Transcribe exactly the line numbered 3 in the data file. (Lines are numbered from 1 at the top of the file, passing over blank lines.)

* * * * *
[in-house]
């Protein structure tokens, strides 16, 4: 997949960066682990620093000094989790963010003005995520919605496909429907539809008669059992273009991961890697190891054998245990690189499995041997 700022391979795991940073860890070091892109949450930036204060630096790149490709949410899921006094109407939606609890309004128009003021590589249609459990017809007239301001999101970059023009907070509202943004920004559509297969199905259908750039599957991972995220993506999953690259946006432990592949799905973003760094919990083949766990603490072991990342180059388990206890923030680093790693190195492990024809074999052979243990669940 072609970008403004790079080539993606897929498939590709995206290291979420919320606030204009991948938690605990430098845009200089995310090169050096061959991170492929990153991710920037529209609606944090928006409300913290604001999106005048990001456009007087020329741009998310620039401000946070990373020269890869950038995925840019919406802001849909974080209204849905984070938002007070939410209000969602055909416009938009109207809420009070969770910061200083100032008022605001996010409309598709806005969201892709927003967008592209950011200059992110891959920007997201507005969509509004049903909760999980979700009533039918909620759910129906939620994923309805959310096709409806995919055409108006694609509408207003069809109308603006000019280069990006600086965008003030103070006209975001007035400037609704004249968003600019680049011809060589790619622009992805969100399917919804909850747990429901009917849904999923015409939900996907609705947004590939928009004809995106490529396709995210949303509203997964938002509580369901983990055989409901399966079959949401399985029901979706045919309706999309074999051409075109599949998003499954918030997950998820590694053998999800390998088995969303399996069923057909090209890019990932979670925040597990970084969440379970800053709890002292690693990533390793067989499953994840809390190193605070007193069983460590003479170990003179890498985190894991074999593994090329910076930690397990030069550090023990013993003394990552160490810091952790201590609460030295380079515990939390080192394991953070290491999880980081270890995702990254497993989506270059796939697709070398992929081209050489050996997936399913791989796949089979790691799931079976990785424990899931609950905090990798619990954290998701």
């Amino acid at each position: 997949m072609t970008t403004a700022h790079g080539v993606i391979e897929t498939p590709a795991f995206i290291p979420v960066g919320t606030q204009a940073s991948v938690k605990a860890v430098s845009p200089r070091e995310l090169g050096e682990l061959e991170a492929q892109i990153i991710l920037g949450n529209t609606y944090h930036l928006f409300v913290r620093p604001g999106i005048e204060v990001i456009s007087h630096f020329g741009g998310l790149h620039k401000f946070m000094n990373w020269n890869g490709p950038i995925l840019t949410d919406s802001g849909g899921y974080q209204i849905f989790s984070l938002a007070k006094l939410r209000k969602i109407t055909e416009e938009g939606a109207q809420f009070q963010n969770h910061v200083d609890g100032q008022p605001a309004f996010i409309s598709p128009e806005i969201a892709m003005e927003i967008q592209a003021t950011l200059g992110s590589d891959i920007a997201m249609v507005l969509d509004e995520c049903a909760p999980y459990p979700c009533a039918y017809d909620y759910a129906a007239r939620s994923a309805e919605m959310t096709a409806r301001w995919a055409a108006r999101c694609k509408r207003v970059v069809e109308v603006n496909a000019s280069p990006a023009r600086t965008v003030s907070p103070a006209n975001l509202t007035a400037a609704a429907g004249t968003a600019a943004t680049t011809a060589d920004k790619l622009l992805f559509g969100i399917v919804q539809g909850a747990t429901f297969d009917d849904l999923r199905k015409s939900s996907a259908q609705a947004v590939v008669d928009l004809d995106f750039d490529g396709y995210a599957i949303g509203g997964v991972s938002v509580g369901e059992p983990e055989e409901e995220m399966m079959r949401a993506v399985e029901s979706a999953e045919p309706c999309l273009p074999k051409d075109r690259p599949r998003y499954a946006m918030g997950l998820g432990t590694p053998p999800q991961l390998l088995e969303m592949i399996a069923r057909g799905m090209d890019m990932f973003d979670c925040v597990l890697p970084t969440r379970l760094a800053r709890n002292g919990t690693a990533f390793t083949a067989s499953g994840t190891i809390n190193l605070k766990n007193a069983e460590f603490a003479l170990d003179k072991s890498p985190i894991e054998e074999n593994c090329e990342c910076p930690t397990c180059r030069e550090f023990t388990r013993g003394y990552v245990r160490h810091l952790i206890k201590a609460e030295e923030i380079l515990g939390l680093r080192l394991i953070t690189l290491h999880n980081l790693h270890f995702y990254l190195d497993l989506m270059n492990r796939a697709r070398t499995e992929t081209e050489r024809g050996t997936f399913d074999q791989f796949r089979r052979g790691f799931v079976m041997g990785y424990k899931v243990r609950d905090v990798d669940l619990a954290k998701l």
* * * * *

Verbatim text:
């Amino acid at each position: 997949m072609t970008t403004a700022h790079g080539v993606i391979e897929t498939p590709a795991f995206i290291p979420v960066g919320t606030q204009a940073s991948v938690k605990a860890v430098s845009p200089r070091e995310l090169g050096e682990l061959e991170a492929q892109i990153i991710l920037g949450n529209t609606y944090h930036l928006f409300v913290r620093p604001g999106i005048e204060v990001i456009s007087h630096f020329g741009g998310l790149h620039k401000f946070m000094n990373w020269n890869g490709p950038i995925l840019t949410d919406s802001g849909g899921y974080q209204i849905f989790s984070l938002a007070k006094l939410r209000k969602i109407t055909e416009e938009g939606a109207q809420f009070q963010n969770h910061v200083d609890g100032q008022p605001a309004f996010i409309s598709p128009e806005i969201a892709m003005e927003i967008q592209a003021t950011l200059g992110s590589d891959i920007a997201m249609v507005l969509d509004e995520c049903a909760p999980y459990p979700c009533a039918y017809d909620y759910a129906a007239r939620s994923a309805e919605m959310t096709a409806r301001w995919a055409a108006r999101c694609k509408r207003v970059v069809e109308v603006n496909a000019s280069p990006a023009r600086t965008v003030s907070p103070a006209n975001l509202t007035a400037a609704a429907g004249t968003a600019a943004t680049t011809a060589d920004k790619l622009l992805f559509g969100i399917v919804q539809g909850a747990t429901f297969d009917d849904l999923r199905k015409s939900s996907a259908q609705a947004v590939v008669d928009l004809d995106f750039d490529g396709y995210a599957i949303g509203g997964v991972s938002v509580g369901e059992p983990e055989e409901e995220m399966m079959r949401a993506v399985e029901s979706a999953e045919p309706c999309l273009p074999k051409d075109r690259p599949r998003y499954a946006m918030g997950l998820g432990t590694p053998p999800q991961l390998l088995e969303m592949i399996a069923r057909g799905m090209d890019m990932f973003d979670c925040v597990l890697p970084t969440r379970l760094a800053r709890n002292g919990t690693a990533f390793t083949a067989s499953g994840t190891i809390n190193l605070k766990n007193a069983e460590f603490a003479l170990d003179k072991s890498p985190i894991e054998e074999n593994c090329e990342c910076p930690t397990c180059r030069e550090f023990t388990r013993g003394y990552v245990r160490h810091l952790i206890k201590a609460e030295e923030i380079l515990g939390l680093r080192l394991i953070t690189l290491h999880n980081l790693h270890f995702y990254l190195d497993l989506m270059n492990r796939a697709r070398t499995e992929t081209e050489r024809g050996t997936f399913d074999q791989f796949r089979r052979g790691f799931v079976m041997g990785y424990k899931v243990r609950d905090v990798d669940l619990a954290k998701l």